Toxic Seed Piece Syndrome (E3336)

This 3-page bulletin from Michigan State University details the symptoms of the disease using full-color photos. It discusses TSPS in Michigan as well as monitoring and management.

Introduction

Toxic seed piece syndrome (TSPS) is a physiological disorder that has been reported in potato production regions worldwide. In the U.S., it has been observed in California, Maine, Michigan and Oregon. No specific pathogen has been identified as a singular causal agent of this disorder, although secondary infection of Verticillium dahliae, Colletotrichum coccodes and Fusarium spp. has been detected in potato roots and stems of symptomatic potatoes grown in Michigan exhibiting TSPS.

Toxic seed piece syndrome occurs as a result of the potato plant absorbing the watery breakdown products from the seed piece. Extended periods of dry weather followed by heavy rain events and standing water contribute to the breakdown of the seed piece, which is then reabsorbed by the plant. The decaying seed piece can be toxic to the plant, increasing the impact of TSPS on the potato crop. Fields with plants showing TSPS exhibit slow emergence, a reduction in total yield of large and marketable tubers, fewer main stems and vigorous large plants as well as delayed senescence. Ultimately, it could result in many non-harvestable under-sized tubers.

Symptoms

Early foliar symptoms include interveinal chlorosis (yellowing of the leaves between the veins) and discoloration or spots in a circular or irregular pattern. These spots could be misidentified with those caused by Alternaria solani and Alternaria alternata, the pathogens that cause early blight and brown leaf spot, respectively. Marginal and interveinal necrosis (cell death) or bronzing may occur, along with rolling of the leaves (Figure 1). Additionally, necrosis at the leaf edges may be observed, which mimics symptoms of Septoria leaf spot caused by Septoria lycopersici.

Plants with TSPS symptoms may be confused with other wilt diseases. Generally, they look wilted near the tops of the plants and have a decaying or rotten seed piece attached to or around the root systems. The seed piece causing TSPS is generally translucent, gelatinous (Figure 2) and odorless, although secondary infection can occur from soft rot bacteria and result in a rotting smell. Symptoms occurring later can include early senescence of the potato plant, similar to that of other wilt diseases (Figure 3). These advanced symptoms normally occur following alternating periods of hot, dry conditions followed by wet conditions, as often occurs in Michigan during July and August.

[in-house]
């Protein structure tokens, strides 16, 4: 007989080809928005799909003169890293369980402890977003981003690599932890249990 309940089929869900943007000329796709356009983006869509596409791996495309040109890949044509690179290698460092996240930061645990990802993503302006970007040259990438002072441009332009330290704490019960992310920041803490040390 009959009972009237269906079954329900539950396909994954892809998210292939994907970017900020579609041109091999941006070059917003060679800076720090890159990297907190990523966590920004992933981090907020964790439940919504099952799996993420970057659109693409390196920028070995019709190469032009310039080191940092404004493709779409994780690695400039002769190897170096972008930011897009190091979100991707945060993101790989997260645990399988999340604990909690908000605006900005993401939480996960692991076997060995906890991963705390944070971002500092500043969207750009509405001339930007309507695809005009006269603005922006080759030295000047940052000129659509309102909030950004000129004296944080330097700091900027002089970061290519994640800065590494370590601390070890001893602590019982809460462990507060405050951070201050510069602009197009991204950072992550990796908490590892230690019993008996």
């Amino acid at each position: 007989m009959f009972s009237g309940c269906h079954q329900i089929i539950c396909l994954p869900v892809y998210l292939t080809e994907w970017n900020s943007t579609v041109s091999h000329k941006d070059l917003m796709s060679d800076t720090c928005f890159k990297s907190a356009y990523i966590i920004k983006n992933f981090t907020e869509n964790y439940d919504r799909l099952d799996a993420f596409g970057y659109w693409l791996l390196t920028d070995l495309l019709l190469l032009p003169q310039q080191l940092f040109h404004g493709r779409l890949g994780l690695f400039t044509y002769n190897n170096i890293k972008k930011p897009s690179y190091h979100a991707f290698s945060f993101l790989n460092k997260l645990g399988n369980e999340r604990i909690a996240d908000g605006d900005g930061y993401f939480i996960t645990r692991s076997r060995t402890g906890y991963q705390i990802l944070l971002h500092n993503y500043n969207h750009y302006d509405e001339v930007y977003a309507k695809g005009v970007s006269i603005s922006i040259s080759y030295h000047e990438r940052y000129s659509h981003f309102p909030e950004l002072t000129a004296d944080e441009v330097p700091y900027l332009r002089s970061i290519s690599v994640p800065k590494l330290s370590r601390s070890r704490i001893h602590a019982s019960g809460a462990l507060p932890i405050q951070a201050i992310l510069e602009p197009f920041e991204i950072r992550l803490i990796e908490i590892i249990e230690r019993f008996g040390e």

Vascular discoloration can be seen throughout the primary root and in the stem (Figure 4), similar to symptoms caused by potato early die (PED) complex. Discoloration of the stem due to TSPS tends to be indistinguishable from symptoms caused by PED complex. Discoloration or browning can be seen on roots, where the seed piece was attached to the stem (Figure 4). Remnants of the seed piece are often still attached to the lower stem or root system. Symptoms are commonly first observed in low areas of fields where soils are heavier and saturated with water (Figure 5). Symptoms can rapidly develop in all areas of the field (Figure 6) under favorable environmental conditions, especially when irrigation has been frequent and intensive (for example, 1 inch every 3 to 4 days).

TSPS in Michigan

Toxic seed piece syndrome is observed in Michigan although infrequently. During the 2012 growing season, some fields were affected. Weather patterns during this time led to symptom expression. The exact process and pathway of TSPS is unknown. However, in Michigan, fields with rotations of 1 to 3 years between potatoes tend to show more symptomatic expression of the syndrome in the plant and foliage in comparison to fields not in frequent use.

Monitoring and Management

All key symptoms and characteristics mentioned in this bulletin can indicate the presence of TSPS, although definitive diagnosis of the disorder is currently unavailable. No preventive or curative methods are available for TSPS, although the disorder may be managed through an integrated approach that maintains overall plant and soil health. Maintaining adequate soil moisture at field capacity and fertility levels may not prevent TSPS, but may delay the onset or alleviate the impact on the potato crop. Foliar fertilizers can be used to supplement nutrients to the potato canopy and help maintain plant health and delay early senescence.

Reference

Stevenson, W., Loria, R., Franc, G., & Weingartner, D. (2001). Compendium of potato diseases. St. Paul, MN: American Phytopathological Society

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